GeekHistory explores who invented the internet, the history of computers, and the origins of all things geek. History is often a matter of perspective, as it is seen through different eyes the answer to the question changes.
One of the biggest misconceptions of any type of history is when a single person is credited for a discovery we often fail to realize that the discovery was not the work of a single person done in a void of any outside influence. Many times the person given credit for an invention is one of a number of persons who can easily be credited for the invention.
GeekHistory puts "who invented it" into perspective.
Before you can answer the question as to who invented something, you need to define invention. People want to assign credit and glory to "who invented it" looking for those special individuals have those "eureka" moments.
There are visionaries who have an idea and see what is possible, often before the technology exists to make it real. There are inventors who take visions and made them real by proving the concepts in laboratory or creating the prototype. There are innovators who take a good invention and make it great. There are the industrialists who take an invention and develop it into an industry.
Does the first person to theorize the concept on paper get credit for the invention? Is it the first person to build a working prototype really the person who invented it? Is it the person who got credit for the concept at the US Patent office really the owner of the invention? Is it the person who first commercially marketed the product really the one who gets credit for the invention?
Technology is an ongoing evolution of experiments and improvements. Very seldom is a new product or process in the world of technology the result of one "eureka" moment of a single inventor in a laboratory.
The following quote by Mark Twain that really nails it when it comes to inventions and inventors. “It takes a thousand men to invent a telegraph, or a steam engine, or a phonograph, or a photograph, or a telephone or any other important thing—and the last man gets the credit and we forget the others. He added his little mite — that is all he did. These object lessons should teach us that ninety-nine parts of all things that proceed from the intellect are plagiarisms, pure and simple; and the lesson ought to make us modest. But nothing can do that.”
Defining an invention is a rhetorical question. Let me conclude with my own rhetorical question. Why do we fight over who gets credit for an invention, rather than honor and respect all those who have contributed in turning visions into reality?
Who invented the internet?
There are so many urban legends and so much folk lore surrounding the internet. I have read so many articles where the history of the internet is so mangled. The internet was an evolution of many different communications and technology tools coming together to create the communications system we now call the internet. There are many key players in this evolution, to give any single one credit for inventing the internet does not do justice to the many contributions that were so significant.
Who invented the television?
Next to the internet, arguably the next most significant invention, as far as impact on the life of the average American, is the television. But how many Americans can actually tell you who invented it? There are many arguments here as well, as to who should get credit for inventing the technology used in the first commercial televisions.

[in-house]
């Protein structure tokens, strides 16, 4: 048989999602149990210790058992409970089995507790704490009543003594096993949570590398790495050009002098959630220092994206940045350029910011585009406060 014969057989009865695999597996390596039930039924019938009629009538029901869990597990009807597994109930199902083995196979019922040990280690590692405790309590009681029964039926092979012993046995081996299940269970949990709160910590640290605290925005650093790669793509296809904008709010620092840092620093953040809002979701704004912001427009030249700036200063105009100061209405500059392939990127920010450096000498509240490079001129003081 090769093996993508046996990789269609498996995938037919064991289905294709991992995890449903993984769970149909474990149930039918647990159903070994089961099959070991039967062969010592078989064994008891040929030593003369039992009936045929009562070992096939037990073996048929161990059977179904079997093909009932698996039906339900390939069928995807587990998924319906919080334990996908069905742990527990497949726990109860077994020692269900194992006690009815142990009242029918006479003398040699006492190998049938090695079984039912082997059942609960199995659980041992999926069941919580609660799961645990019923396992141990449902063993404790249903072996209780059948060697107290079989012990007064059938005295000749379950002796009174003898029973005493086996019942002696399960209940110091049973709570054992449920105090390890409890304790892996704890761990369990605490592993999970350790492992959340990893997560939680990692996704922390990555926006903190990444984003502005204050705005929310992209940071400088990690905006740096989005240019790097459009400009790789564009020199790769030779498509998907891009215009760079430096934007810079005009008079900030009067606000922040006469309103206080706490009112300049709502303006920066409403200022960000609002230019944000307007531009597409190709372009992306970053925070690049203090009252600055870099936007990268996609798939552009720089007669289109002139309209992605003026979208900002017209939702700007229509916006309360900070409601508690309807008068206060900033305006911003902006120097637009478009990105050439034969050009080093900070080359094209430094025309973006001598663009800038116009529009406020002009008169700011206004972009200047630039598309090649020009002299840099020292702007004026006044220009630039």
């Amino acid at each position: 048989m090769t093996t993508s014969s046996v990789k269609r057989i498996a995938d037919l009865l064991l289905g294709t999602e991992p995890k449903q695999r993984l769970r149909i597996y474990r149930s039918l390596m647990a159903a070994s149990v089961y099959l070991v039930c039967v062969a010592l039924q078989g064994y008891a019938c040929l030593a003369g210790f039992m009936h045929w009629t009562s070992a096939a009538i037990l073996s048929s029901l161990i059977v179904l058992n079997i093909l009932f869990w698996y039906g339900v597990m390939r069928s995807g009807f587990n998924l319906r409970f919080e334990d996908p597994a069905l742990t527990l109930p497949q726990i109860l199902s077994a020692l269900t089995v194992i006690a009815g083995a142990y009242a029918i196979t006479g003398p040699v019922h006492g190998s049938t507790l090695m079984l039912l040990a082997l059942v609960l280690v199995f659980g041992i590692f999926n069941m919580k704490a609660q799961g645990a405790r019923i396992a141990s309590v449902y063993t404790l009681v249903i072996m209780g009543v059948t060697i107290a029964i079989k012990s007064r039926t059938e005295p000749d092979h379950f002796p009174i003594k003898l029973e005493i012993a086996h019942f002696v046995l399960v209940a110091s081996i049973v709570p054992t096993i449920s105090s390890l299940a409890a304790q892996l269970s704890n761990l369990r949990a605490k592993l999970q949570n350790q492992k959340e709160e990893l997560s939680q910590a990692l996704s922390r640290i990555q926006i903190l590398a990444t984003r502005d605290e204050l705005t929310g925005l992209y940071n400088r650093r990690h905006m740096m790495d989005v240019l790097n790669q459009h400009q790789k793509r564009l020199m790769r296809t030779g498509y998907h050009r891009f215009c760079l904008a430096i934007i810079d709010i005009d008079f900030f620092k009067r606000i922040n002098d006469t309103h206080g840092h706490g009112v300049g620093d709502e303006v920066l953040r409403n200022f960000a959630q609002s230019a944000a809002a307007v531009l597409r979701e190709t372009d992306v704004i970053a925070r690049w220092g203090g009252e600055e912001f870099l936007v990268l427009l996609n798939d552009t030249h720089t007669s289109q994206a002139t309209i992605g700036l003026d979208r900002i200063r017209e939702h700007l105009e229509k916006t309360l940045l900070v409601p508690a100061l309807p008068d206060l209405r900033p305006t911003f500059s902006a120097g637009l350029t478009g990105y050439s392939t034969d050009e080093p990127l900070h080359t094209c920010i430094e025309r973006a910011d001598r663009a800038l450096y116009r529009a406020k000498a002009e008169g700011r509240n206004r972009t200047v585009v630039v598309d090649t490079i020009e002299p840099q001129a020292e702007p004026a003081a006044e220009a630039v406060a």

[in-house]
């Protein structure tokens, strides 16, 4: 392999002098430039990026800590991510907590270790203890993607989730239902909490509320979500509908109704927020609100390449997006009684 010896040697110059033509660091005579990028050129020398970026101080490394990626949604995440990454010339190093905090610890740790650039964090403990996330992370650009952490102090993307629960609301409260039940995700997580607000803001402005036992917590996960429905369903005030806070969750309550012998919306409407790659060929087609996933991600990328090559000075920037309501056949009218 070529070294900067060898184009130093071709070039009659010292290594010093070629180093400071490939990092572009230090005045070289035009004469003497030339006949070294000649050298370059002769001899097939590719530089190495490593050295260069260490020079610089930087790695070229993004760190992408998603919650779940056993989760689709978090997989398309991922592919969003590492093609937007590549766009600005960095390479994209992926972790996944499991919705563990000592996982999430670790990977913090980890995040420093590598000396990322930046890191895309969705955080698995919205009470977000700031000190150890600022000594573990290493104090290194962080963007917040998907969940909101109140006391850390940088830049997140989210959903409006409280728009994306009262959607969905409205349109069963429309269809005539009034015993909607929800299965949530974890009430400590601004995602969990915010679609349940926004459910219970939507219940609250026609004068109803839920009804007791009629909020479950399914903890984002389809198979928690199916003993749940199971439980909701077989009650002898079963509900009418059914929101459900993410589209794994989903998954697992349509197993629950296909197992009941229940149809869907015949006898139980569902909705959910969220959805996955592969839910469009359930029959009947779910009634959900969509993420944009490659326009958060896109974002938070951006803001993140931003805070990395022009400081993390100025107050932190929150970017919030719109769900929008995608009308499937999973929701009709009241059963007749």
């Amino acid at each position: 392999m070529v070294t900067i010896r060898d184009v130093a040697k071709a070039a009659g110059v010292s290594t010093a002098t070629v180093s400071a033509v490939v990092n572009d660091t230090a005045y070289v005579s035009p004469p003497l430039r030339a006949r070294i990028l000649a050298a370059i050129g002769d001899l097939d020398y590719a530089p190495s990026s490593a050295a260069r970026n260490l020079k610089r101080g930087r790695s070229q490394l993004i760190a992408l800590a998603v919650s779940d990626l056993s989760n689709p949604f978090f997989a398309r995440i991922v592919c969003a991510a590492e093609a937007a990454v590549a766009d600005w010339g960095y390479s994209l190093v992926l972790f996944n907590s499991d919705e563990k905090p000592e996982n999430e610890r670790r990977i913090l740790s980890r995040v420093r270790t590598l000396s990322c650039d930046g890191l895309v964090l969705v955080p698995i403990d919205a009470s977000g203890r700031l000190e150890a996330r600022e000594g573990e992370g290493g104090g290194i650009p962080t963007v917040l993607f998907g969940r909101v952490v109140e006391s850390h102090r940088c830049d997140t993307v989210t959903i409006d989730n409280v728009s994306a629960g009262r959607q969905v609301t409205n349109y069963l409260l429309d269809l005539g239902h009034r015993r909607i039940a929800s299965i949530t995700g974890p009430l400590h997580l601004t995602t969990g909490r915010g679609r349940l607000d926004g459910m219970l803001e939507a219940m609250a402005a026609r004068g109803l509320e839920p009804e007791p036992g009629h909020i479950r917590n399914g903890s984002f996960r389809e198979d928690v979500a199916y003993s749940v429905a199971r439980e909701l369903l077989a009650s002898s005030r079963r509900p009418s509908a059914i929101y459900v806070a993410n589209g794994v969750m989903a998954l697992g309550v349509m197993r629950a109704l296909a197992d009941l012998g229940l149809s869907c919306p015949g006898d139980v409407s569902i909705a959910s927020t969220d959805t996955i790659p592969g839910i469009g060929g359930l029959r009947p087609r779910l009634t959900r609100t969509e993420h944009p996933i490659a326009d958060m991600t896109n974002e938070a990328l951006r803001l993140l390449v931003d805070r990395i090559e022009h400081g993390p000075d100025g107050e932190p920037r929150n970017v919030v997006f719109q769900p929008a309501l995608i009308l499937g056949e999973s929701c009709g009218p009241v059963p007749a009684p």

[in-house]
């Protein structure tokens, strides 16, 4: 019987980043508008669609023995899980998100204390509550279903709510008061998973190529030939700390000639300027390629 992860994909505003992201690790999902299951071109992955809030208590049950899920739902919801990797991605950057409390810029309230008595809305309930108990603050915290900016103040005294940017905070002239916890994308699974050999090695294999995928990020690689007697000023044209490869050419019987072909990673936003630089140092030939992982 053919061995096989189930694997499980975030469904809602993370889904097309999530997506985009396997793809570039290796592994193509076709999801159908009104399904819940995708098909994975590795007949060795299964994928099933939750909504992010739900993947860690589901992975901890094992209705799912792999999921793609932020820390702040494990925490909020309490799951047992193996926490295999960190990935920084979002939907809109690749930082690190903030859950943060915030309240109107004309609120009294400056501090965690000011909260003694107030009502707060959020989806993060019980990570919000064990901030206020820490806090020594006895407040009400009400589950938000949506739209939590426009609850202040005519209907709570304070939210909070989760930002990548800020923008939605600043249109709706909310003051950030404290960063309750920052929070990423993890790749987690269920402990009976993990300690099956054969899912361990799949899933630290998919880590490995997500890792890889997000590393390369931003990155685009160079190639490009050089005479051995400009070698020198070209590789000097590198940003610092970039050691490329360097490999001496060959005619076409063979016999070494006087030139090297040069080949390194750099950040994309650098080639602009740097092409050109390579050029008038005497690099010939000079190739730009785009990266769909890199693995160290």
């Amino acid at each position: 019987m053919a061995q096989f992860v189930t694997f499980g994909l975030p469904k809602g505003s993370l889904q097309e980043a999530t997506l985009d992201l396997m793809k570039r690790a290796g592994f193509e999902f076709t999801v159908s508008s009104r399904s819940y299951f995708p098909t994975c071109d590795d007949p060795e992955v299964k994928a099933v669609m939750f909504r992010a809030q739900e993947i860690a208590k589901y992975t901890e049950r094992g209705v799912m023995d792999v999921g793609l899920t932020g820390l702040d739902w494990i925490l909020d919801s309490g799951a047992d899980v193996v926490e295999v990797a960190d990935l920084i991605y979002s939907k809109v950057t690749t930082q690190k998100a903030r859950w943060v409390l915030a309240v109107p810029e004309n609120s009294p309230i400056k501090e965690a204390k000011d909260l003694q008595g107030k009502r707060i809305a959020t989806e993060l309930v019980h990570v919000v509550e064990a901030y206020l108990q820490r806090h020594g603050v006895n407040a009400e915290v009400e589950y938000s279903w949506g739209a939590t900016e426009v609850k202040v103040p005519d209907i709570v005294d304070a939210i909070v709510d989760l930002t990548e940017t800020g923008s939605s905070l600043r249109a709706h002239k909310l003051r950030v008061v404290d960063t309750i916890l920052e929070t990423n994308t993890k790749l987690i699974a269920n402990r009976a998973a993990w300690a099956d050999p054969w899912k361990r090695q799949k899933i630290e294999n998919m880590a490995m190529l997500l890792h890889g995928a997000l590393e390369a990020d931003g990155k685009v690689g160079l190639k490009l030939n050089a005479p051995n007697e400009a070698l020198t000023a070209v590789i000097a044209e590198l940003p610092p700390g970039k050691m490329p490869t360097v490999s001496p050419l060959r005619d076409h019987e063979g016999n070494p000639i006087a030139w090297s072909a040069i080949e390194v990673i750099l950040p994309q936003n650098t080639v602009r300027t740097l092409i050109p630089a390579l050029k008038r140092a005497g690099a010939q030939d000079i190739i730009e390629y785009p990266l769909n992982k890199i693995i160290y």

The goal of GeekHistory
My lifelong love of history and technology comes together at GeekHistory. I began working with radios and telecommunications in the Army National Guard in the 1970s and my first certification was a FCC general class radiotelephone license. A life long evolution from field service technician for various office automation companies through my current career in systems administration and telecommunications has inspired me as a writer and web developer of technology topics.The idea for the website GeekHistory started out with teaching Internet and browser basics courses in 1996. Even though the internet went commercial in the mid 1990s, I would start each course with a brief history lesson showing the evolution of the internet that started in the 1960s. I registered the domain GeekHistory.com back in 2001. It was just a shell of a website for many years, just an idea bouncing around in my brain.
I am not a university professor with a team of editors and advisers working with me developing a website. I am one man who loves technology and history and is amazed by how little people know about the great minds in the world of technology. Geek History is not meant to be an authoritative source for technology history. In depth discussions of the technology is kept to a minimum. We are just trying to get you to think about the many amazing people that have contributed to the work of technology. Our goal is to increase awareness, educate, and entertain. One of my inspirations for the Guru42 Universe is the Oliver Wendall Holmes quote, "Man's mind once stretched never goes back to its original dimension." The more I learn about geek history, the more questions I have, and the more I want to know.
The all encompassing footnote
The collection of material for the study of geek history dates back to my early days in technology as far back as the 1970s. You will find specific footnotes and references on many pages with links to current websites. Anytime a claim is made or a fact is stated from a website or blog that does not appear to have first hand knowledge of the subject I make a note to follow up on it. I can assure you that anything I have written is based on verification of facts from a source as close to the events and individuals as possible or multiple sources of information from leading publications or references.